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2019-06-01 Elevator Telephones Were Scary

from FB group Bell Telephone of.. June 3

If the elevator phone wasn’t working, I had to hustle over and find out why. If the phone was not working, the security was supposed to tag it as out of service. That was definitely my scariest job. Most of the time the POTS line came into the big box with all the relays that controlled the pump, each relay having 208 V three phase AC. It was tough trying to clip my butt set on to the pair without getting zapped. And if someone used the elevator while I was working there, KA-CHUNK! the relays actuated and the big pump started up and the first few times it scared the crap out of me! I finally got to the point where I wasn’t surprised, I just expected it to go off anytime.

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2019-05-31 DIY Plastic Variable Capacitor

I hear others complain about the high cost of variable capacitors, especially the older air variables with metal plates. So I decided to DIY and make one. This is my first attempt so forgive the lack of elegance and unfinished look. I’m sure it could be improved on and made better with some effort. The supplies and tools I needed were:

Two metal food cans, cleaned and labels removed

One 1 liter soda bottle, cleaned and label removed

Wire, solder

Tin snips or heavy duty scissors or hacksaw with fine tooth metal blade

Utility knife and ruler for straight cuts

Patience 😉

See the photos.

One can will be used like it is, with a length of wire soldered to it. I cut the rim of the other can off with the tin snips and slit it along its length so it can be compressed and fit inside of the other can. It’s a good idea to be careful with the sharp metal edges. For the most part they will be covered when it is assembled.

The liter bottle must be cut so that there is a smooth sheet of curved plastic that fits around the inner can, with 1/8″ to 1/4″ or 3 to 6mm of overlap around the outside so the metal cans don’t touch and short. I used the tin snips to rough cut and the ruler and utility knife to get straight edges.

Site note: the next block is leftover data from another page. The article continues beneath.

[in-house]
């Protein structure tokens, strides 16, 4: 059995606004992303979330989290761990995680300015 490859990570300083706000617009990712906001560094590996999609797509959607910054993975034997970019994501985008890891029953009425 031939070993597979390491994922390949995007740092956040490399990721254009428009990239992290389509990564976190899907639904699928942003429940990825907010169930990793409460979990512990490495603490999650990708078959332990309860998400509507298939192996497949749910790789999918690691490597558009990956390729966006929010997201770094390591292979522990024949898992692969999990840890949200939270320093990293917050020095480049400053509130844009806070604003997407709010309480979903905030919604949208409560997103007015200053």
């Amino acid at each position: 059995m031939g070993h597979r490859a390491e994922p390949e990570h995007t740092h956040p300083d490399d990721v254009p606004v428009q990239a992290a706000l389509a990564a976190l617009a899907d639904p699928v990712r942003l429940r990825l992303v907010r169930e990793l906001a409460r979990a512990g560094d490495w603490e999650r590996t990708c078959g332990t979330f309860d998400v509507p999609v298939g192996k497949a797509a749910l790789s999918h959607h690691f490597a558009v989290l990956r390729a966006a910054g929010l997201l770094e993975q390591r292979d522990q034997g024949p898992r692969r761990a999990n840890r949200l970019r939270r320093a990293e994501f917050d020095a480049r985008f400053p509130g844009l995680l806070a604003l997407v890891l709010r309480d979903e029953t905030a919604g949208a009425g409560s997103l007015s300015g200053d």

Before assembly the two wires should be soldered on. I arbitrarily chose locations, they should be close to the loopstick coil.

It assembled without any glue or tape, but it could be improved with a bit of thought and elbow grease. Also it could be improved by mounting the assembly on a flat piece of wood. I guess some way of sliding the cans along could be added. Maybe cutting holes and putting a wood dowel through the assembly would make it more stable. But as it is, the snug fit does the job.

I measured the minimum capacitance at 52 pF and maximum at 185 pF. That’s not bad. If this is used with a 225 microhenry loopstick, it will tune from 780 kHz to 1470 kHz. The capacitance depends on the size of the cans, the size of the plastic sheet, the dielectric constant of the plastic, and how far the cans are overlapped. So, YMMV. 👍

Instead of cutting the inner can, I thought about putting it on a deep groove in a heavy piece of metal and hammering the can into the groove. If it’s deep enough the can’s diameter would be smaller until it would fit inside if the other can. Another way to do this would be to get two pieces of plastic pipe that would fit inside each other.

Tuck Choy
A dual gang could be made by mounting 2 of the outer ‘stator’ cans to a flat surface, end to end. The 2 inner ‘rotor’ cans would have a dowel through both centers so they move in unison. All this could have been made more compact by cutting the cans and laying the sheets flat, possibly stacking more to get the full 365 pF or more. The soda bottle dielectric is very thick, reducing the capacitance – it could be thinner.

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2019-05-30 Does Fiber Cable Last Forever

from FB group Bell Telephone of.. May 30

Alan H. Immerman
Well, underground, in a duct, the fiber and the plastic conduit looks like it was installed yesterday when it’s dug up a dozen or more years later. There is no weathering or UV deterioration underground. But then there are vermin that can chew up the fiber cable, but I’ve never seen that happen with the black underground cable. They make it tough, and the duct protects it more. I guess the guy was right. He said that fiber cable was easier to cut than copper, but it also takes much less time to repair. The networks are only as weak as their weakest link, so it’s important to make sure the fiber network has redundancy – it should be designed in a ring so a single break anywhere will not take it out of service. And it’s common for fiber cables to get upgraded to higher capacity before they get old. Just pull out the old and put in new.

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2019-05-29 Another Oscillator For AM Band

Also posted part to FB group Building Transistor Radios May 30